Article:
Halfway into 2017's oil supply cut, Asia remains awash with fuel

The Organization of the Petroleum Exporting Countries and other exporters including Russian Federation agreed previous year to cut output by around 1.8 million barrels per day in the first half of 2017, but so far the move has had little impact on inventory levels.

However, as the spread widens, the economics of oil production may help bring it back in line. At the same time, Fitch suggests that oil production from Azerbaijan is also on the up, with output set to increase by 4.7 percent this year.

Stat of the day comes from the EIA, which shows that crude by rail in the USA averaged 477,000 bpd last year (including shipments from Canada), down from 754,000 in the year prior. Combine this with any rumblings that OPEC may not extend cuts past May 25, and market sentiment remains extremely volatile despite a record number of long positions in the crude market. For more on crude oil prices, read Part 1 of this series.

With respect to the supply-side of the equation, the market has shown concern about the rebound in shale-related activity in the U.S. The current trend of overall supply, however, is consistent with our expectations.

The result is a market awash with fuel.

The destinations for crude cargoes provide evidence of the oversupply, according to JBC Energy GmbH, an oil consultant based in Vienna.

Refineries are usually willing to buy a range of crude grades but will blend them to achieve a fairly steady quality of intake in terms of density and sulfur (a well as acidity and heavy metals content). At this time around, The US Producers are actually keen on taking benefits of the mounting prices to turn up production.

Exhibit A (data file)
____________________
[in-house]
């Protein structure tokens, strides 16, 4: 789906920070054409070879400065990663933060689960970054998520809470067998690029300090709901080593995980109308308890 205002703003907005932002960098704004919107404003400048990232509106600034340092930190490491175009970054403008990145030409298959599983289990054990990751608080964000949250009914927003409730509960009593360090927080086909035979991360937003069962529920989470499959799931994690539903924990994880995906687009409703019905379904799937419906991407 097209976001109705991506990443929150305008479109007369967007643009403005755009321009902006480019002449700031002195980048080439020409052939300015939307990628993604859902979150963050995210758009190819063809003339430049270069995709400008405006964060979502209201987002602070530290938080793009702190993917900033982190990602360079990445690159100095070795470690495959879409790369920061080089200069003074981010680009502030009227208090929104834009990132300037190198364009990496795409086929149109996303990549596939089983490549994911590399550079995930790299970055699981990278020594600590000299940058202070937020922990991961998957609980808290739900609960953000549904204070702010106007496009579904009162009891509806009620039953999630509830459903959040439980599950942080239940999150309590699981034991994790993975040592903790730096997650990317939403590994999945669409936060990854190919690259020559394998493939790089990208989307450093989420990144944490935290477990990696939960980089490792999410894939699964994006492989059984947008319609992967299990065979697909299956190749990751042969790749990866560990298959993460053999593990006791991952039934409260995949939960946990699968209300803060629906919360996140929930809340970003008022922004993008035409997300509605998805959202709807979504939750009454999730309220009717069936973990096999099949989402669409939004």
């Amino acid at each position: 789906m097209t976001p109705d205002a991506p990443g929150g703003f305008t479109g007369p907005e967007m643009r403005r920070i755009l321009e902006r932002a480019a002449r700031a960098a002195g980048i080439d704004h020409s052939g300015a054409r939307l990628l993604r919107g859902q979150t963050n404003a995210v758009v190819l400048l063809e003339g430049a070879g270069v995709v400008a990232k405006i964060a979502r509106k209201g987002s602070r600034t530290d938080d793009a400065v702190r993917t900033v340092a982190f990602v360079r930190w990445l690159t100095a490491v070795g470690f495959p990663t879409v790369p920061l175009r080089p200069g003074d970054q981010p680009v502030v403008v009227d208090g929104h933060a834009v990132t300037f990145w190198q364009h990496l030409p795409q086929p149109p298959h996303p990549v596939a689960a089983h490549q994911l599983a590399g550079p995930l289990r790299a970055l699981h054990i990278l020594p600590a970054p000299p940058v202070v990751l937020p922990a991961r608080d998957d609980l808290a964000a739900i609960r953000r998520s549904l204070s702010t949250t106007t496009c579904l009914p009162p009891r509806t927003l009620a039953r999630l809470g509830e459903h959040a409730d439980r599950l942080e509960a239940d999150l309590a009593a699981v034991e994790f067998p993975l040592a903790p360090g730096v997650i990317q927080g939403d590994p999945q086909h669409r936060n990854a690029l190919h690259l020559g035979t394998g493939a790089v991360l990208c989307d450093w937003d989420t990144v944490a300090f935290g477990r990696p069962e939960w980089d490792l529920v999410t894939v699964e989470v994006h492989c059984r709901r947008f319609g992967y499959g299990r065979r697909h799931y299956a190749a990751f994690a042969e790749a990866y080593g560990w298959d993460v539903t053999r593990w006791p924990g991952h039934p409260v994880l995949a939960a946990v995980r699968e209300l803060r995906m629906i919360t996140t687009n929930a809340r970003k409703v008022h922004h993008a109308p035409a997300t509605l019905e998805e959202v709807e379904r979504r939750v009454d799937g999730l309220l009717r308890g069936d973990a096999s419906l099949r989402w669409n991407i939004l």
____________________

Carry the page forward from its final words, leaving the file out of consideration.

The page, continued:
OPEC's cuts early in the year pushed up Middle East Dubai crude price against the Global benchmark Brent, allowing oil from outside the Middle East to head to Asia. West Texas Intermediate (WTI) crude was up 76 cents, or 1.6 per cent, at $48.48 per barrel, its first increase in eight days.

A record 10.5 million barrels of Russian Urals will arrive in Asia between April and June, Eikon data shows. Thus, even the most dominant player from the perspective of crude oil imports accounts for around 16% of the share of the world's crude oil imports. The major Australian and Brazilian iron ore producers (particularly Vale, Rio Tinto, BHP Billiton, and Fortescue) have access to low-cost iron ore reserves and can continue to operate profitably at lower iron ore prices as compared to most other global producers.

In the past decrease in crude oil price was matched by the government with the frequent increase in taxes which meant that consumer did not entirely benefited from lower prices.

With few signs that producers will cut supplies deeply enough to end the glut, and indicators that output is rising in the United States C-OUT-T-EIA, traders say only strong demand can eventually rein in the surplus. Interestingly, there is a great deal of similarity in the supply-side dynamics of the trade in the two commodities as well, though the demand-side dynamics are fairly different.

"Enduring excess supply could be eased by a robust demand growth", said Maugeri of the Belfer Center.